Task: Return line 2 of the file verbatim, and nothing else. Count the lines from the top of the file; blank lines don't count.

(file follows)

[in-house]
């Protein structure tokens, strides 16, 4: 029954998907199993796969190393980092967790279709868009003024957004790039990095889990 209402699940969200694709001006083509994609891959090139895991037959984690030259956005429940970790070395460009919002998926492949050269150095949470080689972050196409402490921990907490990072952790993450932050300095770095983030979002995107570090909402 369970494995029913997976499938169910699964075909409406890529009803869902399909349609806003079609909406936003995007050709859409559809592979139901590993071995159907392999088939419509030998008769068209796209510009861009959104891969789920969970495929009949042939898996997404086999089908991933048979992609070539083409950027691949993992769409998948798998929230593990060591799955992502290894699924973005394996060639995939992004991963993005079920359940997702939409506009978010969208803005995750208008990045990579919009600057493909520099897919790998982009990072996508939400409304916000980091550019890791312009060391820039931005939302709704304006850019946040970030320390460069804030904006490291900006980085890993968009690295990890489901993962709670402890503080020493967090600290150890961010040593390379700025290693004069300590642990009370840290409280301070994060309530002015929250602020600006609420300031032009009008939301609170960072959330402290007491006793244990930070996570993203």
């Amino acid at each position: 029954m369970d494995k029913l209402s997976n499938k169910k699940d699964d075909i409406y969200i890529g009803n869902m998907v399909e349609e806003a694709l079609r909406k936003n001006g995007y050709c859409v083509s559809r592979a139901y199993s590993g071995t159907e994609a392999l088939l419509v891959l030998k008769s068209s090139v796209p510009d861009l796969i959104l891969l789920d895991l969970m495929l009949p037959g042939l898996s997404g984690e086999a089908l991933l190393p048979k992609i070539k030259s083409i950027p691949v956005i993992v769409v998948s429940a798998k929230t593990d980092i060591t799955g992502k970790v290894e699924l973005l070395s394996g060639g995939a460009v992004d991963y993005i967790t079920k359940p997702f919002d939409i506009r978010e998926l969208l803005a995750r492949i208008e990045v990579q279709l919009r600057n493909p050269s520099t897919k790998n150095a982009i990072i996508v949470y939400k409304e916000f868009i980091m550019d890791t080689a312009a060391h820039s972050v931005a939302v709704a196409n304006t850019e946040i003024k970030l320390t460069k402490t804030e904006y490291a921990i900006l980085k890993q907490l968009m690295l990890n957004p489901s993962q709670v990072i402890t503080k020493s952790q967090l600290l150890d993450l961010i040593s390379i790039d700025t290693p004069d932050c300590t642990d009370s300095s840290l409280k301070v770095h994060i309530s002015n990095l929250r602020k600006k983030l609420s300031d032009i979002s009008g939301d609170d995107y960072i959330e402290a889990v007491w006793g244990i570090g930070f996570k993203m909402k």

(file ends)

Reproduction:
């Protein structure tokens, strides 16, 4: 029954998907199993796969190393980092967790279709868009003024957004790039990095889990 209402699940969200694709001006083509994609891959090139895991037959984690030259956005429940970790070395460009919002998926492949050269150095949470080689972050196409402490921990907490990072952790993450932050300095770095983030979002995107570090909402 369970494995029913997976499938169910699964075909409406890529009803869902399909349609806003079609909406936003995007050709859409559809592979139901590993071995159907392999088939419509030998008769068209796209510009861009959104891969789920969970495929009949042939898996997404086999089908991933048979992609070539083409950027691949993992769409998948798998929230593990060591799955992502290894699924973005394996060639995939992004991963993005079920359940997702939409506009978010969208803005995750208008990045990579919009600057493909520099897919790998982009990072996508939400409304916000980091550019890791312009060391820039931005939302709704304006850019946040970030320390460069804030904006490291900006980085890993968009690295990890489901993962709670402890503080020493967090600290150890961010040593390379700025290693004069300590642990009370840290409280301070994060309530002015929250602020600006609420300031032009009008939301609170960072959330402290007491006793244990930070996570993203």